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Thread: Strange rear brake wear pattern

  1. #1
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    Strange rear brake wear pattern

    Has anyone seen this before?

    Rear brake pads are not contacting the entire width of the rotor. Previous owner's last brake pads were delivered with the car and they show the same pattern. All that occurs to me is that the pad is getting stuck on the top hangers and so the pressure is only in the middle? This pattern is visible on both the inside and outside of the rotor. Any insights greatly appreciated!

    1997 BMW 540i
    101,000 miles

    IMG_1780.jpgIMG_1779.jpg

  2. #2
    JimLev's Avatar
    JimLev is online now Artifically Aspirated Moderator
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    The ears on those pads look funky. When I use aftermarket pad I make sure the pads will slide back and forth in the caliper. I also use caliper grease on them.
    Also check the slide pins and the rubbers they go thru, they need to be clean. No brake dust buildup.

  3. #3
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    Quote Originally Posted by JimLev View Post
    The ears on those pads look funky. When I use aftermarket pad I make sure the pads will slide back and forth in the caliper. I also use caliper grease on them.
    Also check the slide pins and the rubbers they go thru, they need to be clean. No brake dust buildup.
    Boy, howdy. They sure do.
    Is that is the chicken or the egg? I wonder if something damaged is causing the pads to bind and the action of the caliper is grinding at the ears.
    With caliper installed and no pads and the piston fully retracted the caliper should be able to slide in/out fairly easily by hand. I'd then check with one pad at at a time to see if binding.
    Lots of brake jobs go south in a hurry because of no or sloppy preparation.
    those rotors are probably junk.

    If you can leave two black stripes from the exit of one corner to the braking zone of the next, you have enough horsepower. - Mark Donohue

  4. #4
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    As posted before, Those pads are not hitting the rotor square.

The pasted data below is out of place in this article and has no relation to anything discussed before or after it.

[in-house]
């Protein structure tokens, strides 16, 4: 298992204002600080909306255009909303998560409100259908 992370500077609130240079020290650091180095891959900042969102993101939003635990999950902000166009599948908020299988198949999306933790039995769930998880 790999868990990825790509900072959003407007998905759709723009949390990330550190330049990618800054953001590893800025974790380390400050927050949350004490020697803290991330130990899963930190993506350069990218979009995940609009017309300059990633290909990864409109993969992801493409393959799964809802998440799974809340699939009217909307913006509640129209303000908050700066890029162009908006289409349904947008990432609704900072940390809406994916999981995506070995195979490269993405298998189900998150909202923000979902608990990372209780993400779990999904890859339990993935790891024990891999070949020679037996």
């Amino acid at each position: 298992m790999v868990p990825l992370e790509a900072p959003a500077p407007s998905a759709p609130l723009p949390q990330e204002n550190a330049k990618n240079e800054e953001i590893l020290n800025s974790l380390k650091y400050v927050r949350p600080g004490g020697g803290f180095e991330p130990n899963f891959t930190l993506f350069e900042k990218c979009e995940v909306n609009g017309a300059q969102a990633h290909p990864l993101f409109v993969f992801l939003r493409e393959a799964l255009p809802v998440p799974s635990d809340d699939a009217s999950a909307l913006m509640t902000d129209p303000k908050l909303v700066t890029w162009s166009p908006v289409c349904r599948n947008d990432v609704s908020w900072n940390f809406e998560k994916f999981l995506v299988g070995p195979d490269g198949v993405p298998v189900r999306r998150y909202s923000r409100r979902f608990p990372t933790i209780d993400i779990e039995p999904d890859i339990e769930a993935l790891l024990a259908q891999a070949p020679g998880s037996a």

Causes of funking wear pattern on pads: Caliper binding on floating pins or within the bracket itself, Caliper brackets having wear pattern where the pad "ears" sit, (file flat, clean all material - pad material will harden to a steel like hump all over the caliper brackets)

    Bottom line: Someone hung pads on this car with out any prep work, now you have become the next owner of the car. Congrats!

    Solution: Remove caliper brackets, clean, file down the areas where the pad ears sit, re-install with new pads, rotor, use hi-temp caliper grease on the contact points. Bleed the braking system AFTER checking the rubber hoses for deterioration, and confirming the calipers are not hanging up and retract after line pressure is at ZERO.

    Recommendations:
    Replace all the rubber brake hoses (six of them - two are in the engine bay). Read the DIY on complete brake overhauls as caliper seals only last a 100K if no one has done it before there will be water in behind the pistons eating away piston material requiring new pistons (cheap and easy rebuild process).

    Easy fix good luck! This pad wear problem has been around since disc brakes became common on cars...like in the the 1970's. You issue is not rare and the solutions have not changed one bit.

    Helpful?
    Attached Images Attached Images
    Last edited by StephenVA; 03-27-2020 at 09:41 AM.
    Current Garage Highlights
    2005 X5 4.8is Le Mans Met Blue
    2003 525iT TiSilver
    2002 M5 TiSilver
    1998 528i KASCHMIRBEIGE METALLIC (301) (Goldie)

    Former Garage Highlights
    2004 325iTs (2x)
    1973 Pantera L
    1971 Dodge Dart Swinger "Lite Package"
    1970 Dodge Challenger T/A 340 Six Pack Alpine White
    1970 Dodge Challenger T/A 340 Six Pack GoManGo Green
    1969 Road Runner 383
    1968 Barracuda Formula S 340 Sea Foam Green